Information on this page, including unit offerings, is from the 2020 academic year.
Advanced Topics in Non-Clinical Veterinary Science (VET646)
|Organisational Unit||Veterinary Medicine|
|Description||This elective unit allows students to gain expertise in a range of non-clinical veterinary professional activities including public health, policy and regulatory work, animal and pharmaceutical industries, research, and animal health and welfare advocacy. Students have the opportunity to extend their theoretical knowledge and develop advanced specific skills and professional competence. A significant portion of, or the entire unit involves externships with one or more approved agencies.|
|Unit Learning Outcomes||On successful completion of this unit students will be able to:
1. Use an evidence-based approach to appropriately address a task appropriate to a non-clinical veterinary professional activity at a level acceptable to the profession and your career stage;
2. Communicate using context-applicable language at a level acceptable to the profession and your career stage;
3. Identify and reflect on challenges and rewards of particular importance to veterinarians in non-clinical veterinary professional roles;
4. Devise and present innovative solutions to complex problems, utilising cross-disciplinary knowledge and approaches;
5. For students enrolled in this unit for on-plant veterinarian (OPV) or further research training, learning outcomes specific to those activities will apply.
|Timetabled Learning Activities|
|Unit Learning Experiences||Workplace learning: Ten weeks of project work or placements in appropriate settings to the learning outcomes. Examples of suitable placements include:
· A Federal or State Department of Agriculture head office (eg. DAWR, DAFWA or similar);
· The animal health division of a multinational corporate entity (eg. Bayer, Zoetis, Hoechst etc.);
· A project or workplace in a setting where work relevant to the topic of the assignment is performed (this could take the form of a group excursion). Up to 2 weeks of flexible placements are permissible. All placements are subject to the approval of the unit coordinator.
. On-plant veterinarian training: This consists of a combination of structured and online training and placements conducted by the Department of Agriculture and Water Resources. This training is subject to availability.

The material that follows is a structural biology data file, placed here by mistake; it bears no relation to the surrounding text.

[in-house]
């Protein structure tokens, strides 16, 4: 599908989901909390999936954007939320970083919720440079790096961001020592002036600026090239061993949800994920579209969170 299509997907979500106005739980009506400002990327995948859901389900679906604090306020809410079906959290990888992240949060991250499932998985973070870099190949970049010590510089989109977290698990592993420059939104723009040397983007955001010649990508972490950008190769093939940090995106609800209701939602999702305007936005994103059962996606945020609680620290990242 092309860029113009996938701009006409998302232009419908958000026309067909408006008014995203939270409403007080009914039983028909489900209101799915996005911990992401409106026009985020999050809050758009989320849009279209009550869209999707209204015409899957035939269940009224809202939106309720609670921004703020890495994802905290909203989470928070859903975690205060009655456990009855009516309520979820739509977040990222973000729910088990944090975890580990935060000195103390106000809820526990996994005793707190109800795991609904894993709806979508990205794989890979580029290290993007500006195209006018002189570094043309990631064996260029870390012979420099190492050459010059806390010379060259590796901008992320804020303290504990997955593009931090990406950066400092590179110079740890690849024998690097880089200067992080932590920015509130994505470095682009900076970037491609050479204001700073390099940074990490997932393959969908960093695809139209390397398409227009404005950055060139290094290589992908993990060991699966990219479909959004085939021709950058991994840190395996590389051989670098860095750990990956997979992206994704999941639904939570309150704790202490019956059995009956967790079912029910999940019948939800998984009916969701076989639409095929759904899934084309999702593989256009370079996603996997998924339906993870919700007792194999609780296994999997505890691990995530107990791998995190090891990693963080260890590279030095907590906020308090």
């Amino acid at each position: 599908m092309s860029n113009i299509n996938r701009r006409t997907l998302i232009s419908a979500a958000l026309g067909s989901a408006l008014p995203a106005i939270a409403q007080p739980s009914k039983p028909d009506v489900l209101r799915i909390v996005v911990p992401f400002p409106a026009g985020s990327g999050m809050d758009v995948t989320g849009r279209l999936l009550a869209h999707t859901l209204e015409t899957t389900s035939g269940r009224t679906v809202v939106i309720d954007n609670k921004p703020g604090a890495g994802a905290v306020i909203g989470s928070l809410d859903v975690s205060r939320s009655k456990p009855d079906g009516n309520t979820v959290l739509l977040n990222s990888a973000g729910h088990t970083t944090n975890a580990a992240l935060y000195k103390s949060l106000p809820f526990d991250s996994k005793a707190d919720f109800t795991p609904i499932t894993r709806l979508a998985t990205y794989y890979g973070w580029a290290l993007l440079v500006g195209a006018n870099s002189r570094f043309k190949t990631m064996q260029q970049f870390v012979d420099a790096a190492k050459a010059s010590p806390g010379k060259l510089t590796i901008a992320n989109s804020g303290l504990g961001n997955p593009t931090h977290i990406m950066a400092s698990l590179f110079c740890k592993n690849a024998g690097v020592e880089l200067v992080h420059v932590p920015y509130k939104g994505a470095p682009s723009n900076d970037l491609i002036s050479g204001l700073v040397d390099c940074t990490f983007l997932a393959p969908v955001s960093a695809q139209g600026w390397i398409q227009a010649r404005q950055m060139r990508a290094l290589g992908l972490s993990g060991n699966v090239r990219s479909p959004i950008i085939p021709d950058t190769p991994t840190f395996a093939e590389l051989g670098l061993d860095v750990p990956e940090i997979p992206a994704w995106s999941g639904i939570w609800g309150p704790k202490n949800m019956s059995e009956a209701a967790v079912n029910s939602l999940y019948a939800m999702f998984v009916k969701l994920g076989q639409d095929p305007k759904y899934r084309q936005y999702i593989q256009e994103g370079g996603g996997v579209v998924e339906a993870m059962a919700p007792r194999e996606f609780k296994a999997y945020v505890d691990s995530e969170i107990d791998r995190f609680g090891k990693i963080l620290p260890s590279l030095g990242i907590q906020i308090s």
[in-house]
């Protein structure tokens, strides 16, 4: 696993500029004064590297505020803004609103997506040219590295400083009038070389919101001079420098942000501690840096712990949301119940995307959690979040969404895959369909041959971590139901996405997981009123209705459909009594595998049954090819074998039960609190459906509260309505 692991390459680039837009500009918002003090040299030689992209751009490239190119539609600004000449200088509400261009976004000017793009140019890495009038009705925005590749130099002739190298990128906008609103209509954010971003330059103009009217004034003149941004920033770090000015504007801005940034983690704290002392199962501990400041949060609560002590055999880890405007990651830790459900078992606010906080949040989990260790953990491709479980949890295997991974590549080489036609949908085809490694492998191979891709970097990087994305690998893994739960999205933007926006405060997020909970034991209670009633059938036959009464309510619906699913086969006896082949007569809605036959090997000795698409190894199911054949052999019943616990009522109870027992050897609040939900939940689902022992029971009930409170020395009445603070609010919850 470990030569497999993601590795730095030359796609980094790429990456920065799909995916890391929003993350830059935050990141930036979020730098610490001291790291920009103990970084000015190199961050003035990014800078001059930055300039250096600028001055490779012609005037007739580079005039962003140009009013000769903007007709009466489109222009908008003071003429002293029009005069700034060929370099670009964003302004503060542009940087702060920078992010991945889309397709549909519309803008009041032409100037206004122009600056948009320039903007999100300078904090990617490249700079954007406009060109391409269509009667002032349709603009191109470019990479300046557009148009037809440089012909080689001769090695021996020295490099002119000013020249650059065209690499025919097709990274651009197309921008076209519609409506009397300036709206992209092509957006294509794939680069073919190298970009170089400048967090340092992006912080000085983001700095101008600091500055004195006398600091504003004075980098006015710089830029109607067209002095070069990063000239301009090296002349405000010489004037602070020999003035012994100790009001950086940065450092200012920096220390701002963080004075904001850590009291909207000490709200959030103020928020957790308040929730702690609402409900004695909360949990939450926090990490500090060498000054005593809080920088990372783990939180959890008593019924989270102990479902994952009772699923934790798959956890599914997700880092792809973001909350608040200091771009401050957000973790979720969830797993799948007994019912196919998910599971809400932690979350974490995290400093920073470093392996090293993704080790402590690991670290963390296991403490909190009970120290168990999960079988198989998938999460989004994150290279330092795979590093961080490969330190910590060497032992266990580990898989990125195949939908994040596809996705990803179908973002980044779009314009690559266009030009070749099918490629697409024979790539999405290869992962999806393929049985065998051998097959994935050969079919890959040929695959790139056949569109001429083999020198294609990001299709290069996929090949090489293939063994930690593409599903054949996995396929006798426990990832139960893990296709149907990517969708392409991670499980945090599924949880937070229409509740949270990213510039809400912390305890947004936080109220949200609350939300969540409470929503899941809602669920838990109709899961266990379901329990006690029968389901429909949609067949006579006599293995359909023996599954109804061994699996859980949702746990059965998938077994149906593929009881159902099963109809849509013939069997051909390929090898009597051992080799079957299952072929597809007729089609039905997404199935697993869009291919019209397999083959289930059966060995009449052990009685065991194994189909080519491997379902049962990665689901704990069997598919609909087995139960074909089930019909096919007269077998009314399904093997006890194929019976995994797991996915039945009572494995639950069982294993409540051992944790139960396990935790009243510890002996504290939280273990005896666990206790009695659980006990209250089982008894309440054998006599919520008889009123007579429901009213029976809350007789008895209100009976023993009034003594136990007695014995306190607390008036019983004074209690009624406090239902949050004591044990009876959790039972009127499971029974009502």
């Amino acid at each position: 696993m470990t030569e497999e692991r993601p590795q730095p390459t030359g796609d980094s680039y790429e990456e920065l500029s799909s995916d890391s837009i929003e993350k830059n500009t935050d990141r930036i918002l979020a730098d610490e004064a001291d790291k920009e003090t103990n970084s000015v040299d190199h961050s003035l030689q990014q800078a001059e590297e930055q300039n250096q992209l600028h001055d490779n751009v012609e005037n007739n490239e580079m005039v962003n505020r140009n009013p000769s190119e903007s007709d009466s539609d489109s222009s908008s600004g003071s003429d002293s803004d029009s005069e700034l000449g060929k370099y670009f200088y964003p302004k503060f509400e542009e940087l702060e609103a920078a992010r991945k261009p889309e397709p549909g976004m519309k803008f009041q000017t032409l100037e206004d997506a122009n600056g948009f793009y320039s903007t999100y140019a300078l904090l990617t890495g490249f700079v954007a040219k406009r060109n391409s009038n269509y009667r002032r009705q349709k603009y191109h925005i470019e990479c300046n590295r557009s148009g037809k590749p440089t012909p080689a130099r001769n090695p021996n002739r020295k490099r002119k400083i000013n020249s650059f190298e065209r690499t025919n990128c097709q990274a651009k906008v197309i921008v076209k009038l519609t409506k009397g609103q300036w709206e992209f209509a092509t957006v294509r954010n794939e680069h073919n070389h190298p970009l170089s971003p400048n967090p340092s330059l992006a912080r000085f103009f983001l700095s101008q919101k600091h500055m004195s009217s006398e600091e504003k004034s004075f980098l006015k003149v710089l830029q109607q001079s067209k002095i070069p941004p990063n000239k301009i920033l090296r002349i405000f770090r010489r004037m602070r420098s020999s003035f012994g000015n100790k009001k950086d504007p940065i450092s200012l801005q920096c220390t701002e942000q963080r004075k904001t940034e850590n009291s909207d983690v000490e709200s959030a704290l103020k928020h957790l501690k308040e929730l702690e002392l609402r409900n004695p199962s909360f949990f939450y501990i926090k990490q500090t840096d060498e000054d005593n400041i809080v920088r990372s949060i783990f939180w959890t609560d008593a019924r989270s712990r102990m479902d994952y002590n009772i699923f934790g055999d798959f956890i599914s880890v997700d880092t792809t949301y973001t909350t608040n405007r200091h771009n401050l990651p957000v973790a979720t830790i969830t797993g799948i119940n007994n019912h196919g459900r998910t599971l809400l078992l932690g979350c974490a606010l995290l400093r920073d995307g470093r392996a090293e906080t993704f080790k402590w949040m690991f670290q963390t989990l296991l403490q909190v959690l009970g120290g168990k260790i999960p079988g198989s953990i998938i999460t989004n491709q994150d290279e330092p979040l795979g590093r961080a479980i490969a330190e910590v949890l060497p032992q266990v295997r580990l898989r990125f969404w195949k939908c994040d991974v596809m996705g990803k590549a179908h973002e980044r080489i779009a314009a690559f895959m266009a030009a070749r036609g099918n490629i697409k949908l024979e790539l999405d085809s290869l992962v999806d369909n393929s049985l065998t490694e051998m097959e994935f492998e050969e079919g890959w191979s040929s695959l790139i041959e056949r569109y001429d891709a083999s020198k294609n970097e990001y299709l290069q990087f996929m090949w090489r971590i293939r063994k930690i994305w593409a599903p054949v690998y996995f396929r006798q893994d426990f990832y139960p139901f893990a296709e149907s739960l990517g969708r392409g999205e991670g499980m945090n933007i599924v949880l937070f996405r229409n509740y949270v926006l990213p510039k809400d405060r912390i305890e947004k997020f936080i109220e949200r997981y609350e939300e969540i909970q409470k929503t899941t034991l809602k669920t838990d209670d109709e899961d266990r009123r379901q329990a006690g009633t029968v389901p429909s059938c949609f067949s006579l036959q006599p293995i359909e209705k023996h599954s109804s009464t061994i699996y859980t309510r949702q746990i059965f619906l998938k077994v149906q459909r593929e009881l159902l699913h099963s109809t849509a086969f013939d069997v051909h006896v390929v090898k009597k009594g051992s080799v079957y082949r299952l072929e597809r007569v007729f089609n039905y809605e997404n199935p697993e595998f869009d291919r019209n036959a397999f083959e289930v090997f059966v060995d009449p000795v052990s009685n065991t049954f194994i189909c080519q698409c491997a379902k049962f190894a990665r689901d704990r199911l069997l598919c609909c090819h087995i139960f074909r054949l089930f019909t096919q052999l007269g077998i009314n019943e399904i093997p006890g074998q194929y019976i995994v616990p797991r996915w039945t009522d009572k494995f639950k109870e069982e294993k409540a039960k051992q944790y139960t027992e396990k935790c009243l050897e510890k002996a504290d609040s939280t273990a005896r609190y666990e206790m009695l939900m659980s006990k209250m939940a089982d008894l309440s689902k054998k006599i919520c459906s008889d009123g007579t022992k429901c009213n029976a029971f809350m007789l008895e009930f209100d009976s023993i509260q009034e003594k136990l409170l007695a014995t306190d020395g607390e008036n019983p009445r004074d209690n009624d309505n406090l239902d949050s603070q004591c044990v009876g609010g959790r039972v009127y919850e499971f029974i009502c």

|Other Learning Experiences||Workplace learning: Ten weeks of placements in appropriate settings to the learning outcomes. Suitable placements include: a Federal or State Department of Agriculture head office (eg. DAWR, DAFWA or similar); the animal health division of a multinational corporate entity (eg. Bayer, Zoetis, Hoechst etc.); a project or workplace in a setting where work relevant to the topic of the assignment is performed (this could be a group excursion).
Students selecting the project option will develop a program to enable further outputs from their DVM project work, as defined in consultation with the student's supervisor and unit coordinator and subject to the approval of the unit coordinator.
On-plant veterinarian training: consists of a combination of structured training and placements.
|Assessment||Assessment consists of submissions and a presentation based on the exposure gained during the unit. Assessment may include peer evaluation.
Assessment items portfolio, written critique and journal are required for students not doing the OPV training option, whereas items placement portfolio and written critique are required for students who complete OPV training.
|Prerequisites||All year 4 units of the BSc/DVM course.|
|Appears in these Courses/Majors:
see individual structures for context
|Internet Access Requirements||Murdoch units normally include an online component comprising materials, discussions, lecture recordings and assessment activities. All students, regardless of their location or mode of study, need to have access to and be able to use computing devices with browsing capability and a connection to the Internet via Broadband (Cable, ADSL or Mobile) or Wireless. The Internet connection should be readily available and allow large amounts of data to be streamed or downloaded (approximately 100MB per lecture recording). Students also need to be able to enter into online discussions and submit assignments online.|